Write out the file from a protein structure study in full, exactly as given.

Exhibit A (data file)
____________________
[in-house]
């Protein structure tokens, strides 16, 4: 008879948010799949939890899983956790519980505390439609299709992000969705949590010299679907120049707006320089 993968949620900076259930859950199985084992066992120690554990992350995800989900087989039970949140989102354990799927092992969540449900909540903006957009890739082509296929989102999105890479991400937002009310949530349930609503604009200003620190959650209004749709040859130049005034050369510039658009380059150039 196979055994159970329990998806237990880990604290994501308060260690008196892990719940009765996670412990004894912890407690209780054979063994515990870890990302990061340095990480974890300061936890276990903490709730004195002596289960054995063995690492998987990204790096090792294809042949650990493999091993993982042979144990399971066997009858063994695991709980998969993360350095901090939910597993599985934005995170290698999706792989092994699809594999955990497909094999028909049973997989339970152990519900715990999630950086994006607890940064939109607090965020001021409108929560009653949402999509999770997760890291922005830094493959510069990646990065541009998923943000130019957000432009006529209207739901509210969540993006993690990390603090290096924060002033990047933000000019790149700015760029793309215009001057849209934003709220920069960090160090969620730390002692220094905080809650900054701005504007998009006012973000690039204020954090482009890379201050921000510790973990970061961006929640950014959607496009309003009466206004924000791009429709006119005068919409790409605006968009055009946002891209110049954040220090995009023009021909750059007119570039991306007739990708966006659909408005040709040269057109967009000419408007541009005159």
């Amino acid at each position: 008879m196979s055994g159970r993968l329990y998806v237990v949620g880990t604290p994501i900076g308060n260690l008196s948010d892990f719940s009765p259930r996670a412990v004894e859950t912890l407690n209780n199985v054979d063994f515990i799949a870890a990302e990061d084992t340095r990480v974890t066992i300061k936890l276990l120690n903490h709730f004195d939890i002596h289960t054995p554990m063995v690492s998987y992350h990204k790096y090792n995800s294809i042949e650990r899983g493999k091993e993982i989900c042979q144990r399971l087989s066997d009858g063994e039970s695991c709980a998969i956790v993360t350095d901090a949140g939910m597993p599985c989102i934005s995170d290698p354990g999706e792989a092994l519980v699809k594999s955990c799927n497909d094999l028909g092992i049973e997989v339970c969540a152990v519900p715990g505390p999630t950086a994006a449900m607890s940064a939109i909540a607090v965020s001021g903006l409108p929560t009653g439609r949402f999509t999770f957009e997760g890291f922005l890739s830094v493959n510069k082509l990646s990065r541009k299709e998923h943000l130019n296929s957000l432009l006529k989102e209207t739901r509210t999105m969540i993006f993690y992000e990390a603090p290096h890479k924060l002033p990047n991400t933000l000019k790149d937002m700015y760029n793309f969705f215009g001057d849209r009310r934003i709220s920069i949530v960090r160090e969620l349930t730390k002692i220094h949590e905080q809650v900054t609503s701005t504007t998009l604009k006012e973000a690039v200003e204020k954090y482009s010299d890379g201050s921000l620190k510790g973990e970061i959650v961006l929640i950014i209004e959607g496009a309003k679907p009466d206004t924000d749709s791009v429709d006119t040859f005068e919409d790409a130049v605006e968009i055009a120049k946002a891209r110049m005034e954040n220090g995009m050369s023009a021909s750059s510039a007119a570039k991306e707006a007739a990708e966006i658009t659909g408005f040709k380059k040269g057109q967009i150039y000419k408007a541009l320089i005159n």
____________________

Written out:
[in-house]
């Protein structure tokens, strides 16, 4: 008879948010799949939890899983956790519980505390439609299709992000969705949590010299679907120049707006320089 993968949620900076259930859950199985084992066992120690554990992350995800989900087989039970949140989102354990799927092992969540449900909540903006957009890739082509296929989102999105890479991400937002009310949530349930609503604009200003620190959650209004749709040859130049005034050369510039658009380059150039 196979055994159970329990998806237990880990604290994501308060260690008196892990719940009765996670412990004894912890407690209780054979063994515990870890990302990061340095990480974890300061936890276990903490709730004195002596289960054995063995690492998987990204790096090792294809042949650990493999091993993982042979144990399971066997009858063994695991709980998969993360350095901090939910597993599985934005995170290698999706792989092994699809594999955990497909094999028909049973997989339970152990519900715990999630950086994006607890940064939109607090965020001021409108929560009653949402999509999770997760890291922005830094493959510069990646990065541009998923943000130019957000432009006529209207739901509210969540993006993690990390603090290096924060002033990047933000000019790149700015760029793309215009001057849209934003709220920069960090160090969620730390002692220094905080809650900054701005504007998009006012973000690039204020954090482009890379201050921000510790973990970061961006929640950014959607496009309003009466206004924000791009429709006119005068919409790409605006968009055009946002891209110049954040220090995009023009021909750059007119570039991306007739990708966006659909408005040709040269057109967009000419408007541009005159």
């Amino acid at each position: 008879m196979s055994g159970r993968l329990y998806v237990v949620g880990t604290p994501i900076g308060n260690l008196s948010d892990f719940s009765p259930r996670a412990v004894e859950t912890l407690n209780n199985v054979d063994f515990i799949a870890a990302e990061d084992t340095r990480v974890t066992i300061k936890l276990l120690n903490h709730f004195d939890i002596h289960t054995p554990m063995v690492s998987y992350h990204k790096y090792n995800s294809i042949e650990r899983g493999k091993e993982i989900c042979q144990r399971l087989s066997d009858g063994e039970s695991c709980a998969i956790v993360t350095d901090a949140g939910m597993p599985c989102i934005s995170d290698p354990g999706e792989a092994l519980v699809k594999s955990c799927n497909d094999l028909g092992i049973e997989v339970c969540a152990v519900p715990g505390p999630t950086a994006a449900m607890s940064a939109i909540a607090v965020s001021g903006l409108p929560t009653g439609r949402f999509t999770f957009e997760g890291f922005l890739s830094v493959n510069k082509l990646s990065r541009k299709e998923h943000l130019n296929s957000l432009l006529k989102e209207t739901r509210t999105m969540i993006f993690y992000e990390a603090p290096h890479k924060l002033p990047n991400t933000l000019k790149d937002m700015y760029n793309f969705f215009g001057d849209r009310r934003i709220s920069i949530v960090r160090e969620l349930t730390k002692i220094h949590e905080q809650v900054t609503s701005t504007t998009l604009k006012e973000a690039v200003e204020k954090y482009s010299d890379g201050s921000l620190k510790g973990e970061i959650v961006l929640i950014i209004e959607g496009a309003k679907p009466d206004t924000d749709s791009v429709d006119t040859f005068e919409d790409a130049v605006e968009i055009a120049k946002a891209r110049m005034e954040n220090g995009m050369s023009a021909s750059s510039a007119a570039k991306e707006a007739a990708e966006i658009t659909g408005f040709k380059k040269g057109q967009i150039y000419k408007a541009l320089i005159n």